Tag Archives: lifting weight

Rapid-Fire Sets: A Strength Training Workout For Endurance and Strength

The Rapid Fire Set workout can be done on a Smith Machine rack or on strength machines at the gym

The following strength training workout is an excellent way to test your strength while still developing your muscular endurance.

It requires that you can quickly adjust the weight: Gym machines, a Smith rack, or at home with quickly adjustable dumbbells. I wouldn’t recommend doing this workout with conventional barbells or dumbbells unless you have the entire training area to yourself, such as at a home gym. Definitely don’t do this with barbells and dumbbells at a regular gym.

You basically do a lot of light, gradually increasing reps for each exercise in rapid-fire sets of just 4 reps per set. Eventually, you hit a max weight, then take the weight down and repeat the rapid-fire cycle one more time.

This can build muscular endurance while still building muscular strength, and gets your heart rate going enough to generate better mitochondrial development than your typical strength endurance weight training.

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Reverse Engineering a 1RM Formula to find your training weight

In personal training you can use max-effort reps on an exercise with any weight to estimate a trainee’s one rep maximum (1RM, the most weight you could possibly lift one single time at full strength) for an exercise without the risk of having them actually go and try to lift the maximum weight they possibly can.

A CPT has a trainee lift as much weight as they can for 4-6 reps, working up until they reach a failure point, then use that max weight and the number of reps performed in a mathematic formula that can estimate a 1RM, which you then use to program workouts for that exercise.

This is similar to runners using conversion charts to figure out from a previous 5K or 10K time how fast you could run a mile, or how fast you could run a marathon, without you actually going out and try to do either. Weightlifting and endurance running of course come with different goals, but both use formulas and estimates to determine how to train.

There are a lot of 1RM formulas, and each certifying organization seems to recommend a different one. NFPT for example uses the Brzycki Formula. Meanwhile, NASM just gives you a chart, and that may have been calculated from just about anywhere.

To digress a moment, I personally use the Epley Formula. For what I’m about to describe, I have found it from experience more accurate for training purposes, as well as accurately gauging my actual one rep max. Various studies also indicate that it’s among the most accurate of the formulas.

I tell you all this because I actually used the weights I used during swolework not just to determine my 1RM for those weights, but also reverse engineered the formula to get a more specific answer for weight to use in exercises.

For example, at one point I was doing four 6 rep sets of lat pulldowns at 85 lbs, for me pretty heavy. I was giving close to max effort on these 6 reps each set, and I wanted to focus more on endurance with more reps, 12 reps to be exact. But I didn’t want to take the weight so far down that my strength wasn’t being challenged.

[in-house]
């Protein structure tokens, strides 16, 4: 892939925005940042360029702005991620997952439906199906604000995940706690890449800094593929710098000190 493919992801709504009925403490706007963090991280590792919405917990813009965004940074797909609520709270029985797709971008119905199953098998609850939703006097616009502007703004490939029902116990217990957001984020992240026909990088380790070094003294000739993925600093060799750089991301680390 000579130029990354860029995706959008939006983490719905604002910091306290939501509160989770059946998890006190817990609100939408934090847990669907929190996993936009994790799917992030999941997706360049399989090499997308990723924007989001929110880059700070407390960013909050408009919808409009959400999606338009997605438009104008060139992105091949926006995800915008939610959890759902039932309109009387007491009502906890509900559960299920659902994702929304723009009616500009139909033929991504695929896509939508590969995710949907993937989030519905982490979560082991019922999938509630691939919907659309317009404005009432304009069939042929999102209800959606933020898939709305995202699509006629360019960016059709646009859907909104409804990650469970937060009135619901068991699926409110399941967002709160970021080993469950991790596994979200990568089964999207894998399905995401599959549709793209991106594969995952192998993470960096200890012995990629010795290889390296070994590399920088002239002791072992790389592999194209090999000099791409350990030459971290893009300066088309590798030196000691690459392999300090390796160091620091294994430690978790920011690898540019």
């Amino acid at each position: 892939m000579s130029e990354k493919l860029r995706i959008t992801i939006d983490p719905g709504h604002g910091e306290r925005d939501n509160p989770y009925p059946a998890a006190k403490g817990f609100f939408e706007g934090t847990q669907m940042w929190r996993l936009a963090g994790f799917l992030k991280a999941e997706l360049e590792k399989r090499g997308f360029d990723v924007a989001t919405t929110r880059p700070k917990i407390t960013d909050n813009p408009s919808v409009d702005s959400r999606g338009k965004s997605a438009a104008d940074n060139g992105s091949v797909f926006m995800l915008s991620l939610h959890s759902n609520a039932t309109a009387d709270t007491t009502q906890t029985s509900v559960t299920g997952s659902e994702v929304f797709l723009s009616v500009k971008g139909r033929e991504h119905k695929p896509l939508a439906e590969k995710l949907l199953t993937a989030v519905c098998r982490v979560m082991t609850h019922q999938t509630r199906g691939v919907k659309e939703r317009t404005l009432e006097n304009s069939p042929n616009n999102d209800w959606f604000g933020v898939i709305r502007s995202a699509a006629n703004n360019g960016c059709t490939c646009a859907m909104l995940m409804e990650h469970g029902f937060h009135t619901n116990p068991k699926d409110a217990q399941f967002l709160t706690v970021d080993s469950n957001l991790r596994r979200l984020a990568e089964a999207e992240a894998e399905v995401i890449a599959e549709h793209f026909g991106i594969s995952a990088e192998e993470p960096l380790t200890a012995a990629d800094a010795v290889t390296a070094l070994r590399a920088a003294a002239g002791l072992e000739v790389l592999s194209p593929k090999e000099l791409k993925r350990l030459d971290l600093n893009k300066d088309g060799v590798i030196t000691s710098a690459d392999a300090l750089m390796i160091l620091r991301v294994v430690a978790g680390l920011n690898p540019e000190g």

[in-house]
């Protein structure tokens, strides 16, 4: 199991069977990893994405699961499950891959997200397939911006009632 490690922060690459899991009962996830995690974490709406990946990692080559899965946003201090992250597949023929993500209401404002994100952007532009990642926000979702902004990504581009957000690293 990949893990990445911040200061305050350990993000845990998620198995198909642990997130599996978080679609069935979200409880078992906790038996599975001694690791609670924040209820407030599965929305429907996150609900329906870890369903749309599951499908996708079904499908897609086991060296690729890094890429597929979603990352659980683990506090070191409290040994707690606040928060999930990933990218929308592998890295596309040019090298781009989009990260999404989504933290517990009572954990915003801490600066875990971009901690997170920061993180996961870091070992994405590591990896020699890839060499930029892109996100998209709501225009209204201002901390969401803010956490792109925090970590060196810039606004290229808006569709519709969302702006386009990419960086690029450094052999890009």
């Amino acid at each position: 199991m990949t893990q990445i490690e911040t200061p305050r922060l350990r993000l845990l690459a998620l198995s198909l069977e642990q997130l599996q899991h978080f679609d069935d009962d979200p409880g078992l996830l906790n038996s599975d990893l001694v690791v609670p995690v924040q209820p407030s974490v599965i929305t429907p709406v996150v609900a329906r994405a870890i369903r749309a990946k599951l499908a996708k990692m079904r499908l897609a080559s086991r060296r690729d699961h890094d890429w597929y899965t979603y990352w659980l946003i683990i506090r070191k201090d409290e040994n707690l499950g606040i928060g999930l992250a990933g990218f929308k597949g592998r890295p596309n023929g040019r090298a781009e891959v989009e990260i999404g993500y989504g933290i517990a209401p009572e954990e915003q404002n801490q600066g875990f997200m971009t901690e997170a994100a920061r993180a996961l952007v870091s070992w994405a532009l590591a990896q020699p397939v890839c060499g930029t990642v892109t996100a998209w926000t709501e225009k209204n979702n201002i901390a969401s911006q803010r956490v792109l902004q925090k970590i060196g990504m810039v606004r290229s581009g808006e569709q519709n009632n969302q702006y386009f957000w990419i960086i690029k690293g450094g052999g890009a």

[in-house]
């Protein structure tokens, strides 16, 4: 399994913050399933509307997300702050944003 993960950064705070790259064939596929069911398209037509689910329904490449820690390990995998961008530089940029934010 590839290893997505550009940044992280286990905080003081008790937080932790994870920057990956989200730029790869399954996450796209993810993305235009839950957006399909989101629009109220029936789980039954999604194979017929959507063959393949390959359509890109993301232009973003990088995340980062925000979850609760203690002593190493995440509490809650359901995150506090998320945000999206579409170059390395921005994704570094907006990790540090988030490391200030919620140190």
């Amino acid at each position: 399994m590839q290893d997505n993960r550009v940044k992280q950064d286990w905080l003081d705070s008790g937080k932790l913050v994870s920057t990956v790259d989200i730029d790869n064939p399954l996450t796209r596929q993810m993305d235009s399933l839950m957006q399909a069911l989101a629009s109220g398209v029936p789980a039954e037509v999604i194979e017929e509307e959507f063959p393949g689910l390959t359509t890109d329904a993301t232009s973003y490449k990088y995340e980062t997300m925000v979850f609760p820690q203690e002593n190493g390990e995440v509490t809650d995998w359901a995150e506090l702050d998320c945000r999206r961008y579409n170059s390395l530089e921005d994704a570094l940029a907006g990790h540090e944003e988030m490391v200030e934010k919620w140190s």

So first, I would use the Epley formula to estimate my 1RM, presuming that 85 lbs was the most weight I could lift in one 6 rep sitting.

Weight: w = 85
Reps: r = 6

1RM = w(1 + (r/30))
1 + (6/30) = 1.2

1RM = w * 1.2
1RM = 85 * 1.2 = 102 lbs

I can use this formula backwards by applying some algebra, understanding that any equation divided by itself equals 1.

If I divide both sides by (1 + (r/30)), I can isolate the weight w to one side, and basically create a reverse engineered formula where I can use my known 1RM and a selected number of repetitions to determine how much weight I need to use for that number of repetitions to get the maximum benefit from the workout.

1RM / (1 + (r/30)) = w

So, knowing I want to do 12 reps (r = 12), and knowing my 1RM = 102, I can determine the amount of lifting weight to use:

102 / (1 + (12/30)) = w

(12/30) = 0.40

102 / 1.40 = w

w = 72.9

I can’t get a lat pulldown machine to give me exactly 72.9 pounds of resistance (unless maybe I have one of those expensive Tonal machines), but I can get a multiple of 5, so I round down to 70 lbs. Sure, I could try rounding up to 75 lbs and see how that goes. But it’s probably safer to round down and get through a whole workout with relative ease before deciding to add that 5 lbs.

So then I do my 12 rep sets of lat pulldowns at 70 lbs weight, exercise from there, and get the max value out of that 4 sets. And in my experience, this weight ended up giving me exactly the right challenge for that portion of the workout.

Note: Sure, that’s in line with NASM’s 50-70% max recommendation for stabilization and endurance. But rather than using their wide range (51-72 lbs) and just randomly picking a weight within that, I get a firm answer that’s in line with the specific number of reps (12) I’m using. Let’s say I do 15 reps instead, r = 15.

102 / (1 + (15/30)) = w

(15/30) = 0.50

102 / 1.50 = w

w = 68

At 15 reps, it would be more appropriate for me to use 65 lbs. If I were to use the same weight, it might be too much, unless I rounded up to the nearest 5 lb increment from 68 for, say, the last 1-2 sets, e.g. I did the first 3 sets at 65 lbs, and the last set at 70 lbs, or maybe the first 2 sets at 70 lbs and then the last 2 sets at 65 lbs, etc.

In fact, a logical progression for me from sets of 12 endurance-themed reps at 70 lbs, instead of increasing the weight, would be to increase the number of reps to 15 at the same weight, and see if I can handle that. If I can, it might work out to bring the number of reps back to 12 while increasing the weight to 75 lbs.

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